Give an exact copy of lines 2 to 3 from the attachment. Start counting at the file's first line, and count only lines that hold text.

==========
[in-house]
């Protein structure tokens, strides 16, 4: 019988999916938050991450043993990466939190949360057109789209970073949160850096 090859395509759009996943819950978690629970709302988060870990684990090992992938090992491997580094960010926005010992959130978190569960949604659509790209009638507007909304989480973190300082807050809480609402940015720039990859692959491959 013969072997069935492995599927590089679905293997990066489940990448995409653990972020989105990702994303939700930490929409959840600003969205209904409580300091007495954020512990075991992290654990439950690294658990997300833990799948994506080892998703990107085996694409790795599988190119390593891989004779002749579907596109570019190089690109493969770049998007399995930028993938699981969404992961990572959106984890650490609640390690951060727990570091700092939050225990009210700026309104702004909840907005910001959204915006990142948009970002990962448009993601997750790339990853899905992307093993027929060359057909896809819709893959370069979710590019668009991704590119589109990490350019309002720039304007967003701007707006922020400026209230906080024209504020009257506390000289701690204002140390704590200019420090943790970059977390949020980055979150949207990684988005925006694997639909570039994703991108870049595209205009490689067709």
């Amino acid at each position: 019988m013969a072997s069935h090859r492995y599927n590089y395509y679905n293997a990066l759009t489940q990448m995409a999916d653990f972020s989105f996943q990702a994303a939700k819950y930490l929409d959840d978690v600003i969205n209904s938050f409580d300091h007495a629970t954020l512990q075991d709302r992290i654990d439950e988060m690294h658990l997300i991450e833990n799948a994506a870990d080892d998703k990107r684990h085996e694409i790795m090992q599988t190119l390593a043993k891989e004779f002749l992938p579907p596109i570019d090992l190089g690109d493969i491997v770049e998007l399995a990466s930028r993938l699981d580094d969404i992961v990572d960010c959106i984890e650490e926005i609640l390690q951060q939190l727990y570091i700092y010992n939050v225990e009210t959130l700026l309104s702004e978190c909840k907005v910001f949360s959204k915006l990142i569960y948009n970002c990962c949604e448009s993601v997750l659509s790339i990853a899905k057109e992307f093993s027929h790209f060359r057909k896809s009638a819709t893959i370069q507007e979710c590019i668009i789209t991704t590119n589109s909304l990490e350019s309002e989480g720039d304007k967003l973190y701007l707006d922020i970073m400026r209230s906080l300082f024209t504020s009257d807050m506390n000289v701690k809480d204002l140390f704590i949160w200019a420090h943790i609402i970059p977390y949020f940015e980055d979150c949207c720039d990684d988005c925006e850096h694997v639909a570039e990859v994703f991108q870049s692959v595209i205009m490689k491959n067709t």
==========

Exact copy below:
């Protein structure tokens, strides 16, 4: 019988999916938050991450043993990466939190949360057109789209970073949160850096 090859395509759009996943819950978690629970709302988060870990684990090992992938090992491997580094960010926005010992959130978190569960949604659509790209009638507007909304989480973190300082807050809480609402940015720039990859692959491959 013969072997069935492995599927590089679905293997990066489940990448995409653990972020989105990702994303939700930490929409959840600003969205209904409580300091007495954020512990075991992290654990439950690294658990997300833990799948994506080892998703990107085996694409790795599988190119390593891989004779002749579907596109570019190089690109493969770049998007399995930028993938699981969404992961990572959106984890650490609640390690951060727990570091700092939050225990009210700026309104702004909840907005910001959204915006990142948009970002990962448009993601997750790339990853899905992307093993027929060359057909896809819709893959370069979710590019668009991704590119589109990490350019309002720039304007967003701007707006922020400026209230906080024209504020009257506390000289701690204002140390704590200019420090943790970059977390949020980055979150949207990684988005925006694997639909570039994703991108870049595209205009490689067709």
């Amino acid at each position: 019988m013969a072997s069935h090859r492995y599927n590089y395509y679905n293997a990066l759009t489940q990448m995409a999916d653990f972020s989105f996943q990702a994303a939700k819950y930490l929409d959840d978690v600003i969205n209904s938050f409580d300091h007495a629970t954020l512990q075991d709302r992290i654990d439950e988060m690294h658990l997300i991450e833990n799948a994506a870990d080892d998703k990107r684990h085996e694409i790795m090992q599988t190119l390593a043993k891989e004779f002749l992938p579907p596109i570019d090992l190089g690109d493969i491997v770049e998007l399995a990466s930028r993938l699981d580094d969404i992961v990572d960010c959106i984890e650490e926005i609640l390690q951060q939190l727990y570091i700092y010992n939050v225990e009210t959130l700026l309104s702004e978190c909840k907005v910001f949360s959204k915006l990142i569960y948009n970002c990962c949604e448009s993601v997750l659509s790339i990853a899905k057109e992307f093993s027929h790209f060359r057909k896809s009638a819709t893959i370069q507007e979710c590019i668009i789209t991704t590119n589109s909304l990490e350019s309002e989480g720039d304007k967003l973190y701007l707006d922020i970073m400026r209230s906080l300082f024209t504020s009257d807050m506390n000289v701690k809480d204002l140390f704590i949160w200019a420090h943790i609402i970059p977390y949020f940015e980055d979150c949207c720039d990684d988005c925006e850096h694997v639909a570039e990859v994703f991108q870049s692959v595209i205009m490689k491959n067709t």